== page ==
Why do some former authoritarian elites face punishment for their misdeeds after democratic transition whereas others remain untouched or even end up being re-elected to political office, re-appointed in government, or on the boards of state-owned or major private enterprises? Drawing on a new dataset on the upper echelon of outgoing authoritarian elites in countries across Latin America over the last century, this project investigates for the first time why new democracies punish selected former authoritarian elites whereas others elide punishment entirely and even flourish under democracy.
Michael Albertus is the 2015-16 W. Glenn Campbell and Rita Ricardo-Campbell National Fellow and the William C. Bark National Fellow. He is an assistant professor in the Department of Political Science at the University of Chicago. His main research focus is on the political conditions under which governments implement egalitarian reforms.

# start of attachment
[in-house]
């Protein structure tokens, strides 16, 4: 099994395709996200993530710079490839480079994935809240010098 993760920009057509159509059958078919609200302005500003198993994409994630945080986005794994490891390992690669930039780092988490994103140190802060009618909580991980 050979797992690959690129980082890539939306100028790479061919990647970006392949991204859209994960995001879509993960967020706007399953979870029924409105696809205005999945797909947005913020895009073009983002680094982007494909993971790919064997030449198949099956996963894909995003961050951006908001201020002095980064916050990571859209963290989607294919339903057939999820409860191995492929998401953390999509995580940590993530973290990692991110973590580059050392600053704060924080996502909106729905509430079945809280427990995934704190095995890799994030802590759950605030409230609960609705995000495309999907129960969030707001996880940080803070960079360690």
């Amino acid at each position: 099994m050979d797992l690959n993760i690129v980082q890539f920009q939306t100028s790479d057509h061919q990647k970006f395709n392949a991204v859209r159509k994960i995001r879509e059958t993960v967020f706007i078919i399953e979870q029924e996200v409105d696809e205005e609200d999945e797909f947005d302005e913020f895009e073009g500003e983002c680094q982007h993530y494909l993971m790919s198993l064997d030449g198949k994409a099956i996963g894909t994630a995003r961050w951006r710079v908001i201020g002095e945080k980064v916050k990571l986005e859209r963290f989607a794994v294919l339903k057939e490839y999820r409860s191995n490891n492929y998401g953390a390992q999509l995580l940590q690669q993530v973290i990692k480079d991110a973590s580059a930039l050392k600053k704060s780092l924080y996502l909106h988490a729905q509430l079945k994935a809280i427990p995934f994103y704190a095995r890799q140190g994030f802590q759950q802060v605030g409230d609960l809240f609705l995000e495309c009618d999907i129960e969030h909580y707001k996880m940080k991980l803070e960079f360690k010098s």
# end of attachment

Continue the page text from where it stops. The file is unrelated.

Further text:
His first book, Autocracy and Redistribution: The Politics of Land Reform, published by Cambridge University Press, examines why and when land reform programs are implemented. His second book project, Flawed by Design: Authoritarian Legacies Under Democracy, explores the role of outgoing authoritarian elite-designed institutions on democratic functioning. Other research interests include political regime transitions and stability, politics under dictatorship, clientelism, and civil conflict. Albertus' work has been published in the British Journal of Political Science, Comparative Political Studies, the Journal of Conflict Resolution, Economics & Politics, Comparative Politics, World Development, International Studies Quarterly, and Latin American Research Review.